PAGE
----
"For Cod and Country" and the National Geographic Sustainable Sushi Dinner

The missus and I truly lucked out yesterday. Our friend Jackie e-mailed us yesterday morning to say that she had extra tickets to the National Geographic Sustainable Sushi Event. We had no idea what to expect, but "sustainable," "sushi," and "free" are three of my favorite words, so how could it not be fantastic? What we didn't realize is that, by dint of Jackie's position at Whole Foods, we were seated at the Genji Table. Genji, based in Philly, is the company that provides sushi to Whole Foods, and they were responsible for providing the seven seafood courses for last night's event. By happenstance, I sat right next to Barton Seaver--chef, author of the book you see above, and introductory speaker at last night's event.

Barton Seaver has had a compelling and varied career. Up until about two years ago he helmed D.C.'s best seafood restaurant, Hook, and served on the D.C. Mayor's Council on Nutrition. He now focuses his efforts on promoting awareness of the dire (far more dire than I realized) situation of the earth's fish stocks, but more importantly, what we can do about it. To that end, he currently has a fellowship with National Geographic, and has published the book you see above, which is well-written and designed, and filled with information and great-looking recipes. His knowledge of seafood and the surrounding sustainability issues is encyclopedic, and he is an engaging and enthusiastic speaker on the subject. It turns out he also lives in our neighborhood, in Mt. Pleasant, D.C. Naturally I purchased his book, which he signed "best fishes." You can pre-order it here or on Amazon, or if you live in D.C., purchase it at Politics & Prose. I urge you to do so. I plan on making a dish from it tonight, and perhaps will post about it.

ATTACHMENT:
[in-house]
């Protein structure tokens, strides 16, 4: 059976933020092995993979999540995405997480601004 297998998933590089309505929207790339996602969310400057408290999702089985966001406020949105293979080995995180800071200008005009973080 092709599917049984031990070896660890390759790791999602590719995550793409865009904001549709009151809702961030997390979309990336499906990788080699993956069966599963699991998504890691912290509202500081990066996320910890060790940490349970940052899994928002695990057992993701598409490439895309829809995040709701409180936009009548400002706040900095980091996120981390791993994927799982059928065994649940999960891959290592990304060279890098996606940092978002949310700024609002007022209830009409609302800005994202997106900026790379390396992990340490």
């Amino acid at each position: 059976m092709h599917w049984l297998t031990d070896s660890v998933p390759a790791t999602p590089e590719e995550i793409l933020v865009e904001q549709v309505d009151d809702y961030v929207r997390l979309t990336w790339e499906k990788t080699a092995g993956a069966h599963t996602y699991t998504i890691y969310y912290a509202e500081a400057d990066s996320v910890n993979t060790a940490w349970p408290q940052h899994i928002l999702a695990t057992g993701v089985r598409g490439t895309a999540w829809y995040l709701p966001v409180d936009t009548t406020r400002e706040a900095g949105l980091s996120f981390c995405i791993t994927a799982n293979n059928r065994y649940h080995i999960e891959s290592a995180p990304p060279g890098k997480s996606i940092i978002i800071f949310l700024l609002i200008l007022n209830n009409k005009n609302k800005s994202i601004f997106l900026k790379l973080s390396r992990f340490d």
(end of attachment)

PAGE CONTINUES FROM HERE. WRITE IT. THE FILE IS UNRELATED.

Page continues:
Now, the dinner. It was held in a hall in the National Geographic building, set up with dining tables and Japanese decorations, with koto and shamisen music playing softly in the background. The main speaker, Casson Trenor, has also authored a book, Sustainable Sushi. He gave a brief speech about the state of the Earth's fishstocks, and throughout the evening's seven courses he would go back to the stage to explain what we were eating, why it was sustainable, and what we could be doing to help promote sustainable seafood. The highlight courses for me were the skipjack tuna minced with a delicious sauce, a Maryland blue crab soup, and especially a kale salad (sauteed or steamed, I'm not sure) with scallops and a dressing that I believe had miso in it. They also offered a delicious sake, and two varieties of delicious Argentine wine.

I've lamented before on Kitchen Monkey about the state of the world's tuna. But there is no question that I take the issue of seafood sustainability far more seriously than before. It means I will be giving up on a number of fishes that I love, but it will also drive me to be more adventurous with "greener" fishes that I have overlooked or not fully explored.

In any event, it was a fantastic night. Times like these I feel really lucky to live in D.C.

Thanks again Jackie!

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